Originally posted on Forbes.com:
The IRS wants you to know that retirees may be targets of scams that relate to economic impact payments (EIPs). EIPs were authorized by the Coronavirus Aid, Relief, and Economic Security Act (CARES Act).
The U.S. Treasury is in the process of paying EIPs to U.S. citizens and U.S. resident aliens. Payments are being made by direct deposit into the recipient’s bank account, checks, and even debit cards.
That can cause confusion. And, if someone calls offering to help, that can seem like a lifeline to seniors in particular. But that “help” may not be from official sources.
There has been a wave of “new and evolving phishing schemes,” relating to EIPs according to an IRS release. “Seniors should be especially careful during this period.”
Here are examples of what scammers might try to do:
- Ask you to sign over your EIP to them.
- Tell you that they need personal or banking information in order for you to receive your EIP.
- Offer to expedite your EIP by working on your behalf.
- Mail a bogus check to you, opening the door for you to “correct” your personal information online.
Caution When Someone Else Initiates
As I see it, it’s best to avoid contact with anyone who initiates a conversation or a request for information about the EIP, whether it be in person or by phone, email, text, mail or social media account.
Hang up if someone calls by phone. Don’t interact if contacted in any other way.
There is good reason for my going this far: If you are contacted, it’s not official.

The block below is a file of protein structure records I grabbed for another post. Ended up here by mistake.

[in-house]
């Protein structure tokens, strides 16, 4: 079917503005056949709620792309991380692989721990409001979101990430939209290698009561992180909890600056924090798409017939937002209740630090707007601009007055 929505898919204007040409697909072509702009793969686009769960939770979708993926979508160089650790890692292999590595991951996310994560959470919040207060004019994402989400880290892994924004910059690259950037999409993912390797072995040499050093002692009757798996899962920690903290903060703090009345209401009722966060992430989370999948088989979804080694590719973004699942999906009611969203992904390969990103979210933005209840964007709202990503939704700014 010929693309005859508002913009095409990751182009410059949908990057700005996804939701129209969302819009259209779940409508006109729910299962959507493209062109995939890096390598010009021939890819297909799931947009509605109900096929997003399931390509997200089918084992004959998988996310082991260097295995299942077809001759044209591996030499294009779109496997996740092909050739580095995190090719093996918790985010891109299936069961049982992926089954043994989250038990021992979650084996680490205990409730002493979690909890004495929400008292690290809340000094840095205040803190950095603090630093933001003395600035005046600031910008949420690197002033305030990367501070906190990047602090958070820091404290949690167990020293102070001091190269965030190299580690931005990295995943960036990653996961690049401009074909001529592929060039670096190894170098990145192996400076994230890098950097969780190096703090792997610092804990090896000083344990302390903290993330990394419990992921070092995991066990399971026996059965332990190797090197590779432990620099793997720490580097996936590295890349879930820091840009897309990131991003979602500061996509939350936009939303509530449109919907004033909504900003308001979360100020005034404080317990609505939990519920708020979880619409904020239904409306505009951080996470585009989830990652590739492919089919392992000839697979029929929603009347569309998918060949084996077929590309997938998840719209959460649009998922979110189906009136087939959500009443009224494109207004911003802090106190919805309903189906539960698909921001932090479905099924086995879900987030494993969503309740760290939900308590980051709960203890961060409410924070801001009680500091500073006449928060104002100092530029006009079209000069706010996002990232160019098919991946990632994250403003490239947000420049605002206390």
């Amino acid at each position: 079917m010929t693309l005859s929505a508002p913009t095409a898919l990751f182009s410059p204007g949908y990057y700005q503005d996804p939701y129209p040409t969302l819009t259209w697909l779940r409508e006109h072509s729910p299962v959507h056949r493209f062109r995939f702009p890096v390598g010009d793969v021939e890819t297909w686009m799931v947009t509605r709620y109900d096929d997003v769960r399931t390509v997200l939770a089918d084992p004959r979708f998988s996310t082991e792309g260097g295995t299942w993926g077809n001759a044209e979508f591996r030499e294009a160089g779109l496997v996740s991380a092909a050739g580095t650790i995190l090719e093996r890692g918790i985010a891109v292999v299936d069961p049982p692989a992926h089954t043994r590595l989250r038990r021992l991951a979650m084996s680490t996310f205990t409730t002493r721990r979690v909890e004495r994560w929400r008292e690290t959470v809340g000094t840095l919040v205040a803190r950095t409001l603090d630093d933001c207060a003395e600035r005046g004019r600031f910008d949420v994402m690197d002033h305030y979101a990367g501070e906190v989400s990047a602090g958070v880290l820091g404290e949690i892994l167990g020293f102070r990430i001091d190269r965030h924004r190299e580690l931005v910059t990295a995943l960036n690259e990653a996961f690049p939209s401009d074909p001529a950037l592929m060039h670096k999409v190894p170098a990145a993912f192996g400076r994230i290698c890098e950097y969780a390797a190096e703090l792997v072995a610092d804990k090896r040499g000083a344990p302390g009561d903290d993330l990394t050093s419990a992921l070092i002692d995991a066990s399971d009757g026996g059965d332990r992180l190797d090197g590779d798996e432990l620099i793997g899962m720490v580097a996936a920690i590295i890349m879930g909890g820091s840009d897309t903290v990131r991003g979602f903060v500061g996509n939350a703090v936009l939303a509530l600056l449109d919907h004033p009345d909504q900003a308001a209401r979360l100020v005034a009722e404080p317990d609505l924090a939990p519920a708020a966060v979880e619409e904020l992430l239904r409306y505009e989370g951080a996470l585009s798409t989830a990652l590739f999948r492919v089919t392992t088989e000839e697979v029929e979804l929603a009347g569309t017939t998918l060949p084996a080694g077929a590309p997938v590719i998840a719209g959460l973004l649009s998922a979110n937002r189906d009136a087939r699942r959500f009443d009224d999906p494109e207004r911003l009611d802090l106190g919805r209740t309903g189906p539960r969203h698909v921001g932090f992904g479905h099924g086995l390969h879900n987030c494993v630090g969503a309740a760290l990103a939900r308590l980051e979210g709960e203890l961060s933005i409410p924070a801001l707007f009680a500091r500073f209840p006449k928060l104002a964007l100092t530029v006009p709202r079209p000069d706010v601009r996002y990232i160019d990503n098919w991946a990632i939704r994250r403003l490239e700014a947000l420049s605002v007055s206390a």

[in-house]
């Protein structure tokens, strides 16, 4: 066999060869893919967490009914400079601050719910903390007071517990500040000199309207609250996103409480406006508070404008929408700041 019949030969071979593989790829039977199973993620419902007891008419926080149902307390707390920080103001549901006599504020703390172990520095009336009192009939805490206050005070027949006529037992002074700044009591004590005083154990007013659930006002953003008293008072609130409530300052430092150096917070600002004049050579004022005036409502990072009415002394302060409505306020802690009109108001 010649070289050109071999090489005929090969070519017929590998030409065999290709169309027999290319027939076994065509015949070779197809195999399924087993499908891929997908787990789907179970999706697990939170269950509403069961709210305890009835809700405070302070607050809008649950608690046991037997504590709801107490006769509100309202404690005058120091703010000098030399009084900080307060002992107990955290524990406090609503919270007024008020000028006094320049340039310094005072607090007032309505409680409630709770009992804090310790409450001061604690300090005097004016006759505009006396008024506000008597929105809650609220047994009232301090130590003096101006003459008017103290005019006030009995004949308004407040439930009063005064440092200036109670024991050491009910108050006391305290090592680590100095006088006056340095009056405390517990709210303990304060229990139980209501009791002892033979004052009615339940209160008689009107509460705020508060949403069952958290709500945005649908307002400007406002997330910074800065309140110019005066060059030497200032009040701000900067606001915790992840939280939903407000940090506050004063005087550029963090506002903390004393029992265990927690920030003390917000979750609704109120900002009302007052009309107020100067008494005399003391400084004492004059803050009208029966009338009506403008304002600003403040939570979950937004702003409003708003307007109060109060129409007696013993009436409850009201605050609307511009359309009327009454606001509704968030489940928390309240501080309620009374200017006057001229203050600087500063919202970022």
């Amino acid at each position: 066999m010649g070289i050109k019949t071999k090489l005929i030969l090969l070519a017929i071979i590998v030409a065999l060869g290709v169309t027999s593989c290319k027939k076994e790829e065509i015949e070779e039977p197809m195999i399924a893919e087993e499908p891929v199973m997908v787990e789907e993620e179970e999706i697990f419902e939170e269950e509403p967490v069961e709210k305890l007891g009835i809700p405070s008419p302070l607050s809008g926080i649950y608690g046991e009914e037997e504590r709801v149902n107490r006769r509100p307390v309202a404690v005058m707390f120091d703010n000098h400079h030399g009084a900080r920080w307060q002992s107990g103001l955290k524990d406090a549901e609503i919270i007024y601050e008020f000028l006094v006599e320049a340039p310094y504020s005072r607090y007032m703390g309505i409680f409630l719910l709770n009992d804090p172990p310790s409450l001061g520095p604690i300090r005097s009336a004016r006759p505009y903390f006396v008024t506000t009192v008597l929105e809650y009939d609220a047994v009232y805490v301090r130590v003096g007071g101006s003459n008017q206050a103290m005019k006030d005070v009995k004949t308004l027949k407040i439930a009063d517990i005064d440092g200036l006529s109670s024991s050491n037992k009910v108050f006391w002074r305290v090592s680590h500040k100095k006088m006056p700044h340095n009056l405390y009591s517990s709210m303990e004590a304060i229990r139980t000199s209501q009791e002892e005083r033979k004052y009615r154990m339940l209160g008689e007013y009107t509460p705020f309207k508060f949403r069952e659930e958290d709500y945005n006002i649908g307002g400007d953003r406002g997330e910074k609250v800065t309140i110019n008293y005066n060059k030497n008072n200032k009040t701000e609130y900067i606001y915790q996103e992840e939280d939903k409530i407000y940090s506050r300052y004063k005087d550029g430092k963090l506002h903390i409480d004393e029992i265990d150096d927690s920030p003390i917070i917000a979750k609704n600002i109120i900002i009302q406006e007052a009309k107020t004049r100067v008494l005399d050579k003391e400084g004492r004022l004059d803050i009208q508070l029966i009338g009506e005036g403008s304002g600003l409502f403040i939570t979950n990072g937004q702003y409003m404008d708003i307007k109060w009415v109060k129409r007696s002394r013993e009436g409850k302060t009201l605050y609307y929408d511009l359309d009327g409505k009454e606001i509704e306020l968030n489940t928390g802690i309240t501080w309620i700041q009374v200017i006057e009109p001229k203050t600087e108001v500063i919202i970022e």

The IRS will not be reaching out to you.
IRS Commissioner Chuck Rettig made that clear. “The IRS isn't going to call you asking to verify or provide your financial information so you can get an economic impact payment or your refund faster. That also applies to surprise emails that appear to be coming from the IRS. Remember, don't open them or click on attachments or links.”
What To Do If You Are Contacted
If you are contacted, don’t engage with the potential scammer. Instead, tell the IRS about it.
“Those who receive unsolicited emails, text messages or social media attempts to gather information that appear to be from either the IRS or an organization closely linked to the IRS, such as the Electronic Federal Tax Payment System (EFTPS), should forward it to firstname.lastname@example.org.”
Two additional IRS resources are Report Phishing and Online Scams and “IRS issues warning about Coronavirus-related scams; watch out for schemes tied to economic impact payments.”
As IRS Criminal Investigation Chief, Don Fort said, “history has shown that criminals take every opportunity to perpetrate a fraud on unsuspecting victims, especially when a group of people is vulnerable or in a state of need. While you are waiting to hear about your economic impact payment, criminals are working hard to trick you into getting their hands on it. The IRS Criminal Investigation Division is working hard to find these scammers and shut them down, but in the meantime, we ask people to remain vigilant.”
How do those EIP payments reach recipients? That depends.
Eligible retirees and recipients of Social Security retirement, survivor, or disability benefits (SSDI), Railroad Retirement benefits, Supplemental Security Income (SSI) and VA Compensation and Pension (C&P), who don’t file tax returns receive the EIP automatically. For more information, read Social Security, Railroad Retirement and Department of Veteran Affairs benefit recipients.
What about other non-filers? They need to register with the Non-Filer tool on IRS.gov.
Those who filed tax returns in 2019 or 2018 receive payments automatically, either by check or if the IRS has a record of the taxpayer’s banking information, by electronic deposit.
For more information on the EIP, this is an excellent IRS resource: Economic Impact Payment Information Center.
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